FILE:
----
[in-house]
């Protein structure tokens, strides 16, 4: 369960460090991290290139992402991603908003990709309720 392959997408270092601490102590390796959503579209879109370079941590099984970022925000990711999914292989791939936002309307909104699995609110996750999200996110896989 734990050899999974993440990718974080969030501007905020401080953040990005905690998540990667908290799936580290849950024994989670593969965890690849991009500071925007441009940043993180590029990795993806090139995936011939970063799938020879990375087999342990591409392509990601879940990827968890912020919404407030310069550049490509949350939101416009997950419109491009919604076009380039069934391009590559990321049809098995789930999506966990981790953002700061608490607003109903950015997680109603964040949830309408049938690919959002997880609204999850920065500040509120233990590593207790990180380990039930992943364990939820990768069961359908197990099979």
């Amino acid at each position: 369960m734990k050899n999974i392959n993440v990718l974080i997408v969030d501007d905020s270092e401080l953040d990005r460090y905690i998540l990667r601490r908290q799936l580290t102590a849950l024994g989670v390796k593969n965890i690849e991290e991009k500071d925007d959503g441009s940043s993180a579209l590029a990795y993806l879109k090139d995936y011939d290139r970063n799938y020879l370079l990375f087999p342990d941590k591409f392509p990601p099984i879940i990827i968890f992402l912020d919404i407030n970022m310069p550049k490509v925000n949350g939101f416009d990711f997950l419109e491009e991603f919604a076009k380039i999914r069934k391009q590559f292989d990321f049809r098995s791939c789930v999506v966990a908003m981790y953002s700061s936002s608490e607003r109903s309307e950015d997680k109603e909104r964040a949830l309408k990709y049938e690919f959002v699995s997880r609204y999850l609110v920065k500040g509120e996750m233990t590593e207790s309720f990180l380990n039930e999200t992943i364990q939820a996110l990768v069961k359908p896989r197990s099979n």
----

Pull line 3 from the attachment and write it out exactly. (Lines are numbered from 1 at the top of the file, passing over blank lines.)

């Amino acid at each position: 369960m734990k050899n999974i392959n993440v990718l974080i997408v969030d501007d905020s270092e401080l953040d990005r460090y905690i998540l990667r601490r908290q799936l580290t102590a849950l024994g989670v390796k593969n965890i690849e991290e991009k500071d925007d959503g441009s940043s993180a579209l590029a990795y993806l879109k090139d995936y011939d290139r970063n799938y020879l370079l990375f087999p342990d941590k591409f392509p990601p099984i879940i990827i968890f992402l912020d919404i407030n970022m310069p550049k490509v925000n949350g939101f416009d990711f997950l419109e491009e991603f919604a076009k380039i999914r069934k391009q590559f292989d990321f049809r098995s791939c789930v999506v966990a908003m981790y953002s700061s936002s608490e607003r109903s309307e950015d997680k109603e909104r964040a949830l309408k990709y049938e690919f959002v699995s997880r609204y999850l609110v920065k500040g509120e996750m233990t590593e207790s309720f990180l380990n039930e999200t992943i364990q939820a996110l990768v069961k359908p896989r197990s099979n």